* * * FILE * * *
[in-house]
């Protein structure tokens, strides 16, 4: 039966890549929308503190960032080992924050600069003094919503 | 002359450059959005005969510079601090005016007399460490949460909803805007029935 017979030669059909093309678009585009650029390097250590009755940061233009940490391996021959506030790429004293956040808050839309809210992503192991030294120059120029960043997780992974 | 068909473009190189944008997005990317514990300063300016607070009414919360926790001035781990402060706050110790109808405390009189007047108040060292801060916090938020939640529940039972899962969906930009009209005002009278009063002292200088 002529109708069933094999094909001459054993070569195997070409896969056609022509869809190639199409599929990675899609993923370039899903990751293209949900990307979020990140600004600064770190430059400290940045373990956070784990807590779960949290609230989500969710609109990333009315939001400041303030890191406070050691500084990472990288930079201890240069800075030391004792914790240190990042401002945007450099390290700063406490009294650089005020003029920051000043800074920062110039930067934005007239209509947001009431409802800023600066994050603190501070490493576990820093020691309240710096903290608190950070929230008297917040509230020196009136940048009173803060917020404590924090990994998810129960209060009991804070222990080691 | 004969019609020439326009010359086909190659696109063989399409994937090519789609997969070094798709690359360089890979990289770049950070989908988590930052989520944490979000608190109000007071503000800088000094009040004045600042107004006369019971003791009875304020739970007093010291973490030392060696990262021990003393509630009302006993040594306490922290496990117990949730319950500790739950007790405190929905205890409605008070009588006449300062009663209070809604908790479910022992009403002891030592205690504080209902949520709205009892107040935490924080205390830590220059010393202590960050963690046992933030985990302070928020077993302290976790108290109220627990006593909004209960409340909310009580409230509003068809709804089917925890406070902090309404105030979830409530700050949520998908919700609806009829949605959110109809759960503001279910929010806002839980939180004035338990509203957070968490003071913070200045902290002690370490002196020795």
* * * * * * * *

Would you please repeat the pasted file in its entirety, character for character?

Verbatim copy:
[in-house]
């Protein structure tokens, strides 16, 4: 039966890549929308503190960032080992924050600069003094919503 | 002359450059959005005969510079601090005016007399460490949460909803805007029935 017979030669059909093309678009585009650029390097250590009755940061233009940490391996021959506030790429004293956040808050839309809210992503192991030294120059120029960043997780992974 | 068909473009190189944008997005990317514990300063300016607070009414919360926790001035781990402060706050110790109808405390009189007047108040060292801060916090938020939640529940039972899962969906930009009209005002009278009063002292200088 002529109708069933094999094909001459054993070569195997070409896969056609022509869809190639199409599929990675899609993923370039899903990751293209949900990307979020990140600004600064770190430059400290940045373990956070784990807590779960949290609230989500969710609109990333009315939001400041303030890191406070050691500084990472990288930079201890240069800075030391004792914790240190990042401002945007450099390290700063406490009294650089005020003029920051000043800074920062110039930067934005007239209509947001009431409802800023600066994050603190501070490493576990820093020691309240710096903290608190950070929230008297917040509230020196009136940048009173803060917020404590924090990994998810129960209060009991804070222990080691 | 004969019609020439326009010359086909190659696109063989399409994937090519789609997969070094798709690359360089890979990289770049950070989908988590930052989520944490979000608190109000007071503000800088000094009040004045600042107004006369019971003791009875304020739970007093010291973490030392060696990262021990003393509630009302006993040594306490922290496990117990949730319950500790739950007790405190929905205890409605008070009588006449300062009663209070809604908790479910022992009403002891030592205690504080209902949520709205009892107040935490924080205390830590220059010393202590960050963690046992933030985990302070928020077993302290976790108290109220627990006593909004209960409340909310009580409230509003068809709804089917925890406070902090309404105030979830409530700050949520998908919700609806009829949605959110109809759960503001279910929010806002839980939180004035338990509203957070968490003071913070200045902290002690370490002196020795």